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Childhood flu immunisation by Louise Letley

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louise-letleyFlu is a common infection in babies and children and can be very unpleasant for them. Children under the age of five have the highest hospital admission rates for flu compared to other age groups. For many years the flu vaccine has been offered to those who are most at risk of severe illness from flu.  This includes pregnant women, those aged 65 and over, and those with long term health conditions, including children.

Since 2013, vaccination has gradually been extended to children. For most children this is a quick and painless nasal spray with live attenuated influenza vaccine (LAIV).  LAIV contains an attenuated (weakened) vaccine virus that is also cold adapted so designed not to reproduce well at body temperature (37°C). The virus doesn’t replicate in the lungs but reproduces at the cooler temperatures found in the nasal mucosa. The child then produces antibodies, which protect against infection



The vaccine provides protection to individual children and helps reduce the spread of flu to their families, younger siblings, grandparents and the wider community. Annual administration of flu vaccine to children is expected to substantially reduce flu-related illness, GP consultations, hospital admissions and deaths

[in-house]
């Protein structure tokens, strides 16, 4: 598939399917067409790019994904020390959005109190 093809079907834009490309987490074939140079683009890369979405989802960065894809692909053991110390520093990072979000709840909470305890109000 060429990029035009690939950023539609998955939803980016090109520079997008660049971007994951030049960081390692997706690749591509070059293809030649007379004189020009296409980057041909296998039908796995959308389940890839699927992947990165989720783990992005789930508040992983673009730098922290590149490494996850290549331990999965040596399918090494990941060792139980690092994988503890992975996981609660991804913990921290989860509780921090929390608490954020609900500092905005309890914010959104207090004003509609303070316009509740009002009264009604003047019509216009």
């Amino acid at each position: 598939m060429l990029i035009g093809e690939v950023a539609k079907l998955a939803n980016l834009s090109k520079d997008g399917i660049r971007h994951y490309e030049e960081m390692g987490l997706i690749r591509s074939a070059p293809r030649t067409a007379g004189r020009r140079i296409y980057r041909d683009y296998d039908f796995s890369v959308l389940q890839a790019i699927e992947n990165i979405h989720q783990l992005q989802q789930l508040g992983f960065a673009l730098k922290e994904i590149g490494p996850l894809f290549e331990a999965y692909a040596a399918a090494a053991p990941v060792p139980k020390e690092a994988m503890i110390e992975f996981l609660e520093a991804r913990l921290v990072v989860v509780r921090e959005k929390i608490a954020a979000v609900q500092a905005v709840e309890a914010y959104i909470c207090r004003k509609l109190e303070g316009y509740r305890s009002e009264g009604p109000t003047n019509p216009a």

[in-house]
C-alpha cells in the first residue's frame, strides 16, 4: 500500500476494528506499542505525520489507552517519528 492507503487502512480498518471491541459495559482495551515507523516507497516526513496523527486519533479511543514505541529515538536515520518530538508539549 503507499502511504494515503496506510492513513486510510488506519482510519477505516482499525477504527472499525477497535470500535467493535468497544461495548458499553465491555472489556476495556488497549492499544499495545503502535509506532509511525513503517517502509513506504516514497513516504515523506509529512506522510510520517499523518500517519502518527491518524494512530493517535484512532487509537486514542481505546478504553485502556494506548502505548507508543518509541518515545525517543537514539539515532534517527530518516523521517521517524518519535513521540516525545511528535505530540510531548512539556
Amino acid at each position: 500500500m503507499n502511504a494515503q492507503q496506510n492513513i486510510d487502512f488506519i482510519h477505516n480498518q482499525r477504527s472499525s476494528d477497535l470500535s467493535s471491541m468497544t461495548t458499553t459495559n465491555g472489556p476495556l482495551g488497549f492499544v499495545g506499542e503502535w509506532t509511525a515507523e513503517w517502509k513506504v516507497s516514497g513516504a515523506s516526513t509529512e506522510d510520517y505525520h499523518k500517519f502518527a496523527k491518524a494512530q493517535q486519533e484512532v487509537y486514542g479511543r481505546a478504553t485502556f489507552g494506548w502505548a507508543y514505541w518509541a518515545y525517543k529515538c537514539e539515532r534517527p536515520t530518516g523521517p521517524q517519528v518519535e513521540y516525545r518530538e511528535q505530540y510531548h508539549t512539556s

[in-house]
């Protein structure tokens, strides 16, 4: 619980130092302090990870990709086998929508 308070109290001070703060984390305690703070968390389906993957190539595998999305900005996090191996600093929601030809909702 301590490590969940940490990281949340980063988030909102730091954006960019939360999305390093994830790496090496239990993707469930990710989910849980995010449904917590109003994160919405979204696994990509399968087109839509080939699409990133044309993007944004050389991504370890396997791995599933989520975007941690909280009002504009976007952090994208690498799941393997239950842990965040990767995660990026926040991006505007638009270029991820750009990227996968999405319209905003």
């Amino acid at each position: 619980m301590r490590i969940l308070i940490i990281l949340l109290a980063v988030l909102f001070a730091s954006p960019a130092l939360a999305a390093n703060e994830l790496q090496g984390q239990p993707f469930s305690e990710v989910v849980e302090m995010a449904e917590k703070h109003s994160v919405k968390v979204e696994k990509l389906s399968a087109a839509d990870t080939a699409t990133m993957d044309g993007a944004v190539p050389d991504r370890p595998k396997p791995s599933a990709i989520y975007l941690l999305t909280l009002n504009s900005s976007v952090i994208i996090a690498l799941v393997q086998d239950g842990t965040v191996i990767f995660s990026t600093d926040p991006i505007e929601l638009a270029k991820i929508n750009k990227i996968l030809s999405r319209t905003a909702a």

All children aged two, three and four can get this free vaccine at their general practice.  In 2016 all primary school children in school years 1, 2, and 3 will also be offered the flu vaccine.  Most vaccination sessions will take place in school, with a few areas offering it through community based schemes.  Over the next few years, the programme will be extended to include children in other age groups.  There are some children for whom the nasal spray is not suitable.  If the child is in an at risk group and cannot have the nasal spray they will offer an injected vaccine instead. More information is available here:

Louise Letley, Nurse Manager (Research) | Immunisation Implementation & Planning, Public Health England

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